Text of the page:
Meanwhile Mary Bernhofer refused to leave the hotel and said she would burn it down and kill herself if evicted. Mary Bernhofer was the hotel proprietor of the “New Home Restaurant & Lodging house” since 1897. In 1915 she appeared in Juneau as a housekeeper at The Bergman Hotel, but her employer died the next year and so Mary Bernhofer became the manager for many years. This hotel, on 3rd downtown, now a hostel, is still running today, seen above.
Fred Fonzo died on this day, June 4, 1927 in Seattle at the age of 68.
Born on this day, April 17, 1869 in Pleasant City, Cape Breton, Nova Scotia, Daniel Alexander Sutherland came to Circle City Alaska during the gold rush. He moved to Nome in 1900 and staked some gold claims. He came to Juneau and Skagway about 1909 and succeeded Marshal Shoup as the town Marshal here. He later went on to run for Congress and served in the U.S. House of Representatives representing the territory of Alaska in the 1920’s. He was very popular and it was there that he earned his nickname for being so contentious.
He was most famous in Alaska for promoting air transportation to reach isolated communities in the winter.
He died on March 24, 1955 in Abington Pennsylvania at the age of 86.
usmarshals.com; Fairbanks news list, NPS; Biographical Directory of the United States Congress.
Reverend Gus (he was also a minister) came to Skagway in 1898 from Oregon.
Born on this day, December 10, 1851 in Louisville, Kentucky, Gus was one of ten children. After college, he took the train to Oregon in 1877 and passed the Oregon Bar the next year. He married in 1883 in Salem, Oregon.
Because of the recommendation of U. S. Senator George W. McBride, Sehlbrede was appointed as U. S. Commissioner at Skagway, Alaska by President McKinley. While on that appointment, he presided over the coroner’s inquest for Soapy Smith. He was also appointed town recorder after John U. Smith left. (Smith was a crooked U.S. commissioner for Dyea from August 1897 to May 1898 who disappeared the night that Soapy was shot.)
Sehlbrede brought his wife, Ianthe, and his two daughters, Bertha Lucille and Emma Lucrecia to Skagway. However, Ianthe and daughters left in 1901 to go back Corvallis (wimps). Judge Sehlbrede joined them soon after in sunny Oregon.
The photo above is from a 1947 magazine article.
Sehlbrede died in 1922 in Corvallis also and is buried in Oak Lawn Memorial Park there.
1900 census;Pioneer History of Douglas County, Oregon; Pennington; 1902 directory;Portrait and Biographical Record of Western Oregon, published by Chapman Publishing Company, Chicago. 1904
John Snook was the nephew of Marshal James McCain Shoup who was a member of the Arctic Brotherhood and the Midnight Sun Conspiracy. Perhaps Shoup was suspicious of everyone and so appointed his young nephew Snook (sometimes incorrectly spelled Shook) to be a Marshal in Dyea in February 1898 after Marshal Rowan was shot.
John Snook was only 22 years old, born October 20, 1876 in Salmon Idaho. He was only Marshal until April of 1898, (perhaps things got a little out of hand, more than he could handle). In any event, he made one very good contact while in Skagway – the sister of Frederick Clayson (famous Christmas Eve murder December 1899).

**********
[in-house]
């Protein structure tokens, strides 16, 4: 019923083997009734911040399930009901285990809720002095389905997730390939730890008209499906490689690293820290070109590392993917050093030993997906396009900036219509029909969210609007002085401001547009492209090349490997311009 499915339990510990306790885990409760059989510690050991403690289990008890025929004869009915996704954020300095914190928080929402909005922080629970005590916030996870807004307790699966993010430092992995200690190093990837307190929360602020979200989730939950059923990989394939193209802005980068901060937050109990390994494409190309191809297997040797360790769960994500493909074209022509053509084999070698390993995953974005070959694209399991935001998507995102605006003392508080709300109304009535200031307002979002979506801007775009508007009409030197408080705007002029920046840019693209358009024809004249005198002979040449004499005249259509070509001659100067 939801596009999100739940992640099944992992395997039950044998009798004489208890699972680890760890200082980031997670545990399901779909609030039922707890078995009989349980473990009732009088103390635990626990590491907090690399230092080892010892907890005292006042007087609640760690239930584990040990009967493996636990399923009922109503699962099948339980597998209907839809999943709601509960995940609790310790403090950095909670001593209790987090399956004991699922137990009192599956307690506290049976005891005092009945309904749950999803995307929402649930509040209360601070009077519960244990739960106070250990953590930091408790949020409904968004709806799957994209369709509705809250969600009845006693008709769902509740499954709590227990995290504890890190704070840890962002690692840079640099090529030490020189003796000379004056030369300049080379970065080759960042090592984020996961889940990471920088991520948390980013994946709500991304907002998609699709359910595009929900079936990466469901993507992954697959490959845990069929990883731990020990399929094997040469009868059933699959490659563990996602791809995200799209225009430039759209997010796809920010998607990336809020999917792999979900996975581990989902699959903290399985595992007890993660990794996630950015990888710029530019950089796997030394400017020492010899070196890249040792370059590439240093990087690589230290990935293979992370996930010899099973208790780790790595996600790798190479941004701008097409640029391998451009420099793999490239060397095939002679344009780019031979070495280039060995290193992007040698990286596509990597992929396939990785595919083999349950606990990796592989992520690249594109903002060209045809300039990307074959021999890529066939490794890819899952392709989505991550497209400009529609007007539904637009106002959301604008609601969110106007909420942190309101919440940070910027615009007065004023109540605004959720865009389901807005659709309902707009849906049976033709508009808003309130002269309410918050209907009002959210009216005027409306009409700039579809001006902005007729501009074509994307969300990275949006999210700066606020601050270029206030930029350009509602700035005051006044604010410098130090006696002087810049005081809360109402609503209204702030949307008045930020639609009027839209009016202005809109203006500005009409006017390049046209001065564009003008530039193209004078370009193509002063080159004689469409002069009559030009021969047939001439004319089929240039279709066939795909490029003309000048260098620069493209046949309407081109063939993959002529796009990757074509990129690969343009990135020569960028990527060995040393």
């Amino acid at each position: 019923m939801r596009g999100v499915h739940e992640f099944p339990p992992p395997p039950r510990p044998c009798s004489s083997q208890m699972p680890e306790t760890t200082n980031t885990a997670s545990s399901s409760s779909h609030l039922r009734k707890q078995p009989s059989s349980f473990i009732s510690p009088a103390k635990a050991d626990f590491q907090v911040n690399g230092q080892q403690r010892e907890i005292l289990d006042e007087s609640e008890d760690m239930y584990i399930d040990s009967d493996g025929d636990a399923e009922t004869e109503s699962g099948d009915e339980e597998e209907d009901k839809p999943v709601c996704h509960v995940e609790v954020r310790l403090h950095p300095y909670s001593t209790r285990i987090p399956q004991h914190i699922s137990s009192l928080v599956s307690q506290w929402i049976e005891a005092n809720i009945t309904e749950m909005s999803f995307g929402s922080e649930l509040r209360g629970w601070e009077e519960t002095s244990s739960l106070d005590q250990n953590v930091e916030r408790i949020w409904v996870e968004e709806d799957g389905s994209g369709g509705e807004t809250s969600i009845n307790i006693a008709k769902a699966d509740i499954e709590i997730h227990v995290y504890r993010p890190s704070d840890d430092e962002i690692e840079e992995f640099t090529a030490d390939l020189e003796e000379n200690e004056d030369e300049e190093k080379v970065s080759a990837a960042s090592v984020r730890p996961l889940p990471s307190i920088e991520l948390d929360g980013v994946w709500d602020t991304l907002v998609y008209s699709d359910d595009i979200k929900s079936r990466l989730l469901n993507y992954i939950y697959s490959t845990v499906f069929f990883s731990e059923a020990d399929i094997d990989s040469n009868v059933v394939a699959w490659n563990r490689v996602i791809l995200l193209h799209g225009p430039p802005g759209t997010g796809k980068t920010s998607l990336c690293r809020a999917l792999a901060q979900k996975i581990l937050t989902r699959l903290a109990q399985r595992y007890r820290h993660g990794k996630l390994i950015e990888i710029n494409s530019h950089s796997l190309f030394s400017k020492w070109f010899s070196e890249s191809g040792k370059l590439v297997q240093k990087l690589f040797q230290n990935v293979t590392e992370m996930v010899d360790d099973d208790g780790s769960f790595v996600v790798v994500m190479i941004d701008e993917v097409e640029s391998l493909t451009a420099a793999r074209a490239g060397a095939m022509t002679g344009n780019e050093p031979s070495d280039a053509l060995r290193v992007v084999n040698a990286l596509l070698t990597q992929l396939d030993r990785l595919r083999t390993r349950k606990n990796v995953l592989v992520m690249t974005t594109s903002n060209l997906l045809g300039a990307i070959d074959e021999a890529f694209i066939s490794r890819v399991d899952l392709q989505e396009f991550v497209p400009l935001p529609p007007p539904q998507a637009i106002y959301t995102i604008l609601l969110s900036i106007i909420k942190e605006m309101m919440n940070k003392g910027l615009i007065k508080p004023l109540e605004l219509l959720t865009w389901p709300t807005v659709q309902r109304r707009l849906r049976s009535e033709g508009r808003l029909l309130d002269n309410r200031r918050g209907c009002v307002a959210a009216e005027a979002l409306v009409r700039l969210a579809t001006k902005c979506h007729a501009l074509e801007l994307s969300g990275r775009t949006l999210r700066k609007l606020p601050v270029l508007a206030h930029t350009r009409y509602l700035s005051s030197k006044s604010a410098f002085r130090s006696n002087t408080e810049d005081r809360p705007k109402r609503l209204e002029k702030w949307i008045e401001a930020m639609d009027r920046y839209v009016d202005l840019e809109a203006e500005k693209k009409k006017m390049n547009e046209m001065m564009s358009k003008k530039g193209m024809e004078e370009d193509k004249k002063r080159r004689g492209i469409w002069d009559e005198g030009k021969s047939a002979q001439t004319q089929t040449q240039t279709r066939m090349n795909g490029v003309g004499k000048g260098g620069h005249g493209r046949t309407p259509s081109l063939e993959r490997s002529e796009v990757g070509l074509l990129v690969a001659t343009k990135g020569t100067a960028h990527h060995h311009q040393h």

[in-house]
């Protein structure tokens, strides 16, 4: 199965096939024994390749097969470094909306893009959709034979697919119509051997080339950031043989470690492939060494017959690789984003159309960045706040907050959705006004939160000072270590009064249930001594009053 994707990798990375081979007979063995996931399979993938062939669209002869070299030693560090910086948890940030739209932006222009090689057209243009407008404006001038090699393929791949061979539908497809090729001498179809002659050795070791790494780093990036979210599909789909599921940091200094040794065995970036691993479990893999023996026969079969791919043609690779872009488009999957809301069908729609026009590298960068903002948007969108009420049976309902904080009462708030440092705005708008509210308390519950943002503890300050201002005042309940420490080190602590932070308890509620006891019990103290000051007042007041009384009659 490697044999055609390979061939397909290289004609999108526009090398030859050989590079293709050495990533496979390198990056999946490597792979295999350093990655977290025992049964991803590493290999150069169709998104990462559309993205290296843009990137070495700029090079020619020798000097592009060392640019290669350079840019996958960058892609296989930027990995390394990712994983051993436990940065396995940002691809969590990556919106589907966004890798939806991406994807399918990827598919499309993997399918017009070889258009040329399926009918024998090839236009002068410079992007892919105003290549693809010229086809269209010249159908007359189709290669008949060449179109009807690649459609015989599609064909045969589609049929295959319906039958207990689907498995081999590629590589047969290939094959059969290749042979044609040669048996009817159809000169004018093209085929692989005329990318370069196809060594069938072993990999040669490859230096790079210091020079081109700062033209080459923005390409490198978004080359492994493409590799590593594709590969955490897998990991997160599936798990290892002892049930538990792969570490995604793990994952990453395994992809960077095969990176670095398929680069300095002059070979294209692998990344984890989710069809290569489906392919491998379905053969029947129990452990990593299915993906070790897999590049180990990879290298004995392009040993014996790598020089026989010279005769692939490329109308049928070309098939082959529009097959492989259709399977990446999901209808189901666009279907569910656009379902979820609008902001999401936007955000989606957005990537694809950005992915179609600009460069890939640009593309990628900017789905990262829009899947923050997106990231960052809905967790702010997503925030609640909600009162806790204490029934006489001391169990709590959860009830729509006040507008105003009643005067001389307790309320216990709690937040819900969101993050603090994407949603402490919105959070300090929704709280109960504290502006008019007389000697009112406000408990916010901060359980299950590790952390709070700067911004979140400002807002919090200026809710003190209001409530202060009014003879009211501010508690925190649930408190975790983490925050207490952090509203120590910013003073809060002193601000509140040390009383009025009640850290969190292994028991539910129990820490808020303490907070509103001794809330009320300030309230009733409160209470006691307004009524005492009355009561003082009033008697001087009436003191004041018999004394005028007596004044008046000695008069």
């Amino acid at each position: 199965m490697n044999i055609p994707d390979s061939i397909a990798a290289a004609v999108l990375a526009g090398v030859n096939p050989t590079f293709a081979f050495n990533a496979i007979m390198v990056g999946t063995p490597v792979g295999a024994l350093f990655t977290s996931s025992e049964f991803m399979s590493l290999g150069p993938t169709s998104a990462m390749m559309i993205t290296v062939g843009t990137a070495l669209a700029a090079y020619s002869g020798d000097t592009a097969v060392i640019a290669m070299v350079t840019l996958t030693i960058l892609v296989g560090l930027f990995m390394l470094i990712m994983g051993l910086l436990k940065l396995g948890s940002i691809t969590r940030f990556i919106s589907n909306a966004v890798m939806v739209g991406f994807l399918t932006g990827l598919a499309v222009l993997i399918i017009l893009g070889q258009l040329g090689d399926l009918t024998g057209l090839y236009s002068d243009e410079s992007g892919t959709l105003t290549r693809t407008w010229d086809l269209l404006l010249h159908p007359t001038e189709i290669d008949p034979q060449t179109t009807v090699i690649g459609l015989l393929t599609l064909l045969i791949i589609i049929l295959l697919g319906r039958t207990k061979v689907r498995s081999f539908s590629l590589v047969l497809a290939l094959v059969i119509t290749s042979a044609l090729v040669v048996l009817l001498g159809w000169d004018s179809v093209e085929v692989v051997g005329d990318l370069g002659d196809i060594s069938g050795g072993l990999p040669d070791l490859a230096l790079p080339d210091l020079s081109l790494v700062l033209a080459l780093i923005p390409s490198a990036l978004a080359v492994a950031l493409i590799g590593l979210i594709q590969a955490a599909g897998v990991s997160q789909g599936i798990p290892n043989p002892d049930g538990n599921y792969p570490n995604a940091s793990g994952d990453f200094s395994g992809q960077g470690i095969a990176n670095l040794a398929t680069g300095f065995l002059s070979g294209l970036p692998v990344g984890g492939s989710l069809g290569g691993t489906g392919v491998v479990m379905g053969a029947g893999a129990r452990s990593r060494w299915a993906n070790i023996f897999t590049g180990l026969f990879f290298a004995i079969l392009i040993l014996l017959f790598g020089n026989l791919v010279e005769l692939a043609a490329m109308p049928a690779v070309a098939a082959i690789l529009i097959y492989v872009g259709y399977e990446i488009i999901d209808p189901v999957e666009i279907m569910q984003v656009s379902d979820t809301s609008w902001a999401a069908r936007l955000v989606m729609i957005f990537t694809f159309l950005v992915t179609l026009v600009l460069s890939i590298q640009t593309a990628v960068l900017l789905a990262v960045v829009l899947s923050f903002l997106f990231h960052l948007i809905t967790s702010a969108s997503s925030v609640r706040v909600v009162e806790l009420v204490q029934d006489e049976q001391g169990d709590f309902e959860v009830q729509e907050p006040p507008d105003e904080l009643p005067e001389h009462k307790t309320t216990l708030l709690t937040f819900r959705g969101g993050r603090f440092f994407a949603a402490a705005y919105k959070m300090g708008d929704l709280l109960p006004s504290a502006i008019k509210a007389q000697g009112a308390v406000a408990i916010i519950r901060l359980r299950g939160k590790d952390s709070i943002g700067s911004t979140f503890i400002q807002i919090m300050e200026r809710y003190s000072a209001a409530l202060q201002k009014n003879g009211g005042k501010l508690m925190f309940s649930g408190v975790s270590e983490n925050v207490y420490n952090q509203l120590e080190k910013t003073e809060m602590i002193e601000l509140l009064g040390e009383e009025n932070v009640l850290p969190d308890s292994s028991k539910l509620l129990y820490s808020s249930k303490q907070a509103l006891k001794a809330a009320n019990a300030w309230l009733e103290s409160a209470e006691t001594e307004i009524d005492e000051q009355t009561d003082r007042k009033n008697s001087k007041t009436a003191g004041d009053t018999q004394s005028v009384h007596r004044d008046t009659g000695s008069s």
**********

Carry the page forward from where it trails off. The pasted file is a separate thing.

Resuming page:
Charlotte Clayson was a bit younger than John, she was only 14 in 1898. So John waited until 1903 and married Charlotte in Portland Oregon. They moved to Salmon Idaho soon after and had at least two boys, John and Frederick there. John Wilson Snook was active in Republican politics in the 1920’s in Idaho. There is a law firm in Salmon that bears the Snook name, so apparently the law played an important part of this family’s tradition.
Charlotte’s sister, Esther Clayson Pohl was the subject of an earlier blog for her work in Portland.
John W. Snook had a long life, and died at the age of 99 in 1975 in Salmon Idaho. Charlotte, his wife of 67 years, had died in 1970. Seen above is the Salmon Idaho Cemetery where they probably lie.
“Law of the Yukon” Dobrowsky; 1909 AB book; Idahohistory.net;1902 directory, family chronicles; Mission Klondike by Sinclair; Mills; familysearch
Marshal Daly was the Special Marshal appointed to Skagway after Marshal Rowan was murdered in February 1898. Daly was here in April, May and June 1898 and prosecuted Soapy Smith in an assault case in June.
Daly achieved some notoriety in 1897 when U.S. Deputy Marshal William C. Watts was shot and killed on Admiralty Island on September 1, 1897 whiled serving a warrant, (he was the first lawman killed in the line of duty in Alaska).
Hiram Schell and William “Slim” Birch, the murderers, wounded three other lawmen. They escaped but were apprehended soon after with the help of the U.S. Marines and a bunch of outraged volunteers.
The Assistant District Attorney who prosecuted the case was our Alfred J. Daly. Despite his good efforts in that case, the jury found the men not guilty saying the Marshals had not adequately identified themselves before the attempted arrest. Governor John Brady was horrified and compared the decision to let them go to the outrageous things happening in Skagway with the Soapy Smith gang. Perhaps that is why he sent Daly to Skagway.
Alfred James Daly, died on this day, August 6, 1912 in Tanana Alaska, he was 39 years old. His remains were taken to Nome for interment. Pictured above is Tanana around the turn of the century.
Alaska Library; Skagway Museum Record; News account list NPS library; The Daily Alaska Dispatch, 1912-08-29; Sitka Daily Alaskan various dates in 1897; Forgotten Heroes of Alaska by Wilbanks.
On this day, September 1, 1897, William C. Watts, a Deputy U.S. Marshal was shot on Admiralty Island while serving a warrant there. He had come to Alaska in 1893 and was frequently in Dyea. He was the first lawman killed in Alaska, the second was Marshal Rowan who was shot here in Skagway in 1898.
Watts was shot by “Slim” Birch who was taken on the Corona by a US Marshal in December 1897 to San Quentin. Birch was acquitted of murder but sentenced to three years for the crime of mayhem instead.
William C. Watts was added to the National Law Enforcement Memorial in Washington D.C. He was also added to the Wall of Honor at the U.S. Marshal’s Service headquarters building in Alexandria, VA in 1998. The Trooper Museum at the Fifth Street Mall in downtown Anchorage also displays a memorial to fallen officers.
from Forgotten Heroes of Alaska by William Wilbanks; and the AK Tribunal report by Moore p 423; NY times of December 18, 1897 online.